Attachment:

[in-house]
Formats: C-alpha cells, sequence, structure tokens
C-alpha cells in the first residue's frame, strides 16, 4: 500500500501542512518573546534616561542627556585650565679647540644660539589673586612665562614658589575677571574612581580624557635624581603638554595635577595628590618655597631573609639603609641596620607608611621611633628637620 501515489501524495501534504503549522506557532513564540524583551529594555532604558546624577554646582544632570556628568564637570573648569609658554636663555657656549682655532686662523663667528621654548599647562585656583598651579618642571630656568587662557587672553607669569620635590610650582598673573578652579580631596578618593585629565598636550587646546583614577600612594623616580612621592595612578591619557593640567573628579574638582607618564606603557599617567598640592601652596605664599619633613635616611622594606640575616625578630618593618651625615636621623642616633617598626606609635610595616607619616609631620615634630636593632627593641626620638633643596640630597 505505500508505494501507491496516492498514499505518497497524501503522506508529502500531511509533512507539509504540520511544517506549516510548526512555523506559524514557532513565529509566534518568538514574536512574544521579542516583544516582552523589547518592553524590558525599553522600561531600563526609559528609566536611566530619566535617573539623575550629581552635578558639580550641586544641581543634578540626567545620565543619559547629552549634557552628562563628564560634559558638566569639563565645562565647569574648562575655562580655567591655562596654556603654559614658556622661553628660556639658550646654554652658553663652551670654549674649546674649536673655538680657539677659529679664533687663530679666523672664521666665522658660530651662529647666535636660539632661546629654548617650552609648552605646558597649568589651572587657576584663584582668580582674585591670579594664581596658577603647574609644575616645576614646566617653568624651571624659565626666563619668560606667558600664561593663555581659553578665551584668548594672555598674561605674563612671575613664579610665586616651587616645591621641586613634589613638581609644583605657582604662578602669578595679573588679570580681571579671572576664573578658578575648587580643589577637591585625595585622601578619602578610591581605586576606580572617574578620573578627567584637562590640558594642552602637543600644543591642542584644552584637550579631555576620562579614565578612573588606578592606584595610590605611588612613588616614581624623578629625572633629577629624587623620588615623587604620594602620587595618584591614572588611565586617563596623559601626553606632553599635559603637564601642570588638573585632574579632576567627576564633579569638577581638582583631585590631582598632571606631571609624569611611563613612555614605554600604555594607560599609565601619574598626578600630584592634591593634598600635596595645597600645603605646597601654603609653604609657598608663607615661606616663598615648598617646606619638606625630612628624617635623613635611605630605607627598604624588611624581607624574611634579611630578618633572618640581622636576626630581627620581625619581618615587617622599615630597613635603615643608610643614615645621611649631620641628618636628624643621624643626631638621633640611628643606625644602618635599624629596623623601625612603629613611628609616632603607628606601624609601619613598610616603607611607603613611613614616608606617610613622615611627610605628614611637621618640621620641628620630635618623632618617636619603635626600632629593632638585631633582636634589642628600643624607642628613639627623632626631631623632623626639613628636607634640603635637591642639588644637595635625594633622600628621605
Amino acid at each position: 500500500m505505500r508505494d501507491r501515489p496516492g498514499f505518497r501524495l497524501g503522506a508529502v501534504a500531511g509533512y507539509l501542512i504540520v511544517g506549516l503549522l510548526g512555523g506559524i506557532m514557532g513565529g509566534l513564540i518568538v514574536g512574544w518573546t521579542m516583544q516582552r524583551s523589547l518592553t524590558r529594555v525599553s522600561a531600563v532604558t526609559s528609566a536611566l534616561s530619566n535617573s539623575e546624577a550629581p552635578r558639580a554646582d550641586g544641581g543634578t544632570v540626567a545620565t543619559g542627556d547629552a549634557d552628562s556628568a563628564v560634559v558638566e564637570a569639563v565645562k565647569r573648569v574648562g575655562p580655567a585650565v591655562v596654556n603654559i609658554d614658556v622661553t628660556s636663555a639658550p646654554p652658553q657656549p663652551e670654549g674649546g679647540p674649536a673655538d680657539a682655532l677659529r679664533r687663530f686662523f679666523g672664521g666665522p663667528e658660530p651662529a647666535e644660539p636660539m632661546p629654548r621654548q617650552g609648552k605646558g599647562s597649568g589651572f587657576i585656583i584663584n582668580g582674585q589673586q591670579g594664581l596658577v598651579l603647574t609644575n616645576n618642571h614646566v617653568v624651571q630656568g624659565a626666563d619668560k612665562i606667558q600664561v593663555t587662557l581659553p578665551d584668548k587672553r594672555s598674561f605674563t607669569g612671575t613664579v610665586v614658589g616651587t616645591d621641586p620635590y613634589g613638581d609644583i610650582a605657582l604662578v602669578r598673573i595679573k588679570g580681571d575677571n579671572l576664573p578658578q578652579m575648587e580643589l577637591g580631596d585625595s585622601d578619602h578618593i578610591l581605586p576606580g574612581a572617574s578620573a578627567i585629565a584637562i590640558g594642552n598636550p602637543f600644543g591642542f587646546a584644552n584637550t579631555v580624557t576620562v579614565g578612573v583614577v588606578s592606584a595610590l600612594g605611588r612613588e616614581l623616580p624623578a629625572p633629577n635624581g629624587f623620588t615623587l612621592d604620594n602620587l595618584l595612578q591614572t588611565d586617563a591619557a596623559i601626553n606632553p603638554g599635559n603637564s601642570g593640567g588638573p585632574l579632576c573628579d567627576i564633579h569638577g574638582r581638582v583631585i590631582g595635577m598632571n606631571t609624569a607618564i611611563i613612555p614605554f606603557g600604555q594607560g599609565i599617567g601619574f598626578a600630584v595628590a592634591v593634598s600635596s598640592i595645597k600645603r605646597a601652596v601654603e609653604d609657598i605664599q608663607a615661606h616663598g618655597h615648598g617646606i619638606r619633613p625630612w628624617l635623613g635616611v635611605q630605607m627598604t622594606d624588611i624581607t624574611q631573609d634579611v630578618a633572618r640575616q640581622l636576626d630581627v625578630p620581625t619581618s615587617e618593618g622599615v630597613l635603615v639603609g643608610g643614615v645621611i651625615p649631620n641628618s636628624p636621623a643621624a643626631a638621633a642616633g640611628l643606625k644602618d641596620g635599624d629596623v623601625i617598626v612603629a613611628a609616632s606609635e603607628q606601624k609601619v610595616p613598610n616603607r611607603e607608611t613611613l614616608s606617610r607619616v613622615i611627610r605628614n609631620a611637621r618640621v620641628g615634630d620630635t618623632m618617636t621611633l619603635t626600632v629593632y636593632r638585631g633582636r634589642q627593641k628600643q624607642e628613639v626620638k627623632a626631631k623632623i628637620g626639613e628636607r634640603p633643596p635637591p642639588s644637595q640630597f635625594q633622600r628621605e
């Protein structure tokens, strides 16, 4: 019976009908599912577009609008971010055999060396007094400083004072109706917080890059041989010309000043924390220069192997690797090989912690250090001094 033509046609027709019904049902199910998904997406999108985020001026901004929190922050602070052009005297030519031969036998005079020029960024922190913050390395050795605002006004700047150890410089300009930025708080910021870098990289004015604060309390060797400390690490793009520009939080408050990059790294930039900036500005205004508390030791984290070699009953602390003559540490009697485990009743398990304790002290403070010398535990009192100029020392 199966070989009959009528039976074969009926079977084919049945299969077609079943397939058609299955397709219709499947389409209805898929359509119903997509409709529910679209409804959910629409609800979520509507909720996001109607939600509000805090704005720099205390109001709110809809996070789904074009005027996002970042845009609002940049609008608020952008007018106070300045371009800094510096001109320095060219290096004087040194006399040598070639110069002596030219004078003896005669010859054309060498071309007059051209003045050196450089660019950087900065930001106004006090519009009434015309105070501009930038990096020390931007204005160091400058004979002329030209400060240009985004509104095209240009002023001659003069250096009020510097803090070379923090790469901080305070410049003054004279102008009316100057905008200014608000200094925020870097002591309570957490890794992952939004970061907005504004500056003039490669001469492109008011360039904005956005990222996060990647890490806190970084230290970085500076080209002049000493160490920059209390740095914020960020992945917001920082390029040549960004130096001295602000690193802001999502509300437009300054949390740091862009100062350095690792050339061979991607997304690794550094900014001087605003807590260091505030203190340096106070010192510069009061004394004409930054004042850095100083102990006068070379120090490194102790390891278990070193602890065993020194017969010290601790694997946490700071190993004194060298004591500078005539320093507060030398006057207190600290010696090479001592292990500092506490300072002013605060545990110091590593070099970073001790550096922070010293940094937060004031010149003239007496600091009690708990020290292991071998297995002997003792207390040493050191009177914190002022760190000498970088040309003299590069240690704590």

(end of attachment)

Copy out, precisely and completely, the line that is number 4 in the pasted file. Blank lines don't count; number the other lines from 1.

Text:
Amino acid at each position: 500500500m505505500r508505494d501507491r501515489p496516492g498514499f505518497r501524495l497524501g503522506a508529502v501534504a500531511g509533512y507539509l501542512i504540520v511544517g506549516l503549522l510548526g512555523g506559524i506557532m514557532g513565529g509566534l513564540i518568538v514574536g512574544w518573546t521579542m516583544q516582552r524583551s523589547l518592553t524590558r529594555v525599553s522600561a531600563v532604558t526609559s528609566a536611566l534616561s530619566n535617573s539623575e546624577a550629581p552635578r558639580a554646582d550641586g544641581g543634578t544632570v540626567a545620565t543619559g542627556d547629552a549634557d552628562s556628568a563628564v560634559v558638566e564637570a569639563v565645562k565647569r573648569v574648562g575655562p580655567a585650565v591655562v596654556n603654559i609658554d614658556v622661553t628660556s636663555a639658550p646654554p652658553q657656549p663652551e670654549g674649546g679647540p674649536a673655538d680657539a682655532l677659529r679664533r687663530f686662523f679666523g672664521g666665522p663667528e658660530p651662529a647666535e644660539p636660539m632661546p629654548r621654548q617650552g609648552k605646558g599647562s597649568g589651572f587657576i585656583i584663584n582668580g582674585q589673586q591670579g594664581l596658577v598651579l603647574t609644575n616645576n618642571h614646566v617653568v624651571q630656568g624659565a626666563d619668560k612665562i606667558q600664561v593663555t587662557l581659553p578665551d584668548k587672553r594672555s598674561f605674563t607669569g612671575t613664579v610665586v614658589g616651587t616645591d621641586p620635590y613634589g613638581d609644583i610650582a605657582l604662578v602669578r598673573i595679573k588679570g580681571d575677571n579671572l576664573p578658578q578652579m575648587e580643589l577637591g580631596d585625595s585622601d578619602h578618593i578610591l581605586p576606580g574612581a572617574s578620573a578627567i585629565a584637562i590640558g594642552n598636550p602637543f600644543g591642542f587646546a584644552n584637550t579631555v580624557t576620562v579614565g578612573v583614577v588606578s592606584a595610590l600612594g605611588r612613588e616614581l623616580p624623578a629625572p633629577n635624581g629624587f623620588t615623587l612621592d604620594n602620587l595618584l595612578q591614572t588611565d586617563a591619557a596623559i601626553n606632553p603638554g599635559n603637564s601642570g593640567g588638573p585632574l579632576c573628579d567627576i564633579h569638577g574638582r581638582v583631585i590631582g595635577m598632571n606631571t609624569a607618564i611611563i613612555p614605554f606603557g600604555q594607560g599609565i599617567g601619574f598626578a600630584v595628590a592634591v593634598s600635596s598640592i595645597k600645603r605646597a601652596v601654603e609653604d609657598i605664599q608663607a615661606h616663598g618655597h615648598g617646606i619638606r619633613p625630612w628624617l635623613g635616611v635611605q630605607m627598604t622594606d624588611i624581607t624574611q631573609d634579611v630578618a633572618r640575616q640581622l636576626d630581627v625578630p620581625t619581618s615587617e618593618g622599615v630597613l635603615v639603609g643608610g643614615v645621611i651625615p649631620n641628618s636628624p636621623a643621624a643626631a638621633a642616633g640611628l643606625k644602618d641596620g635599624d629596623v623601625i617598626v612603629a613611628a609616632s606609635e603607628q606601624k609601619v610595616p613598610n616603607r611607603e607608611t613611613l614616608s606617610r607619616v613622615i611627610r605628614n609631620a611637621r618640621v620641628g615634630d620630635t618623632m618617636t621611633l619603635t626600632v629593632y636593632r638585631g633582636r634589642q627593641k628600643q624607642e628613639v626620638k627623632a626631631k623632623i628637620g626639613e628636607r634640603p633643596p635637591p642639588s644637595q640630597f635625594q633622600r628621605e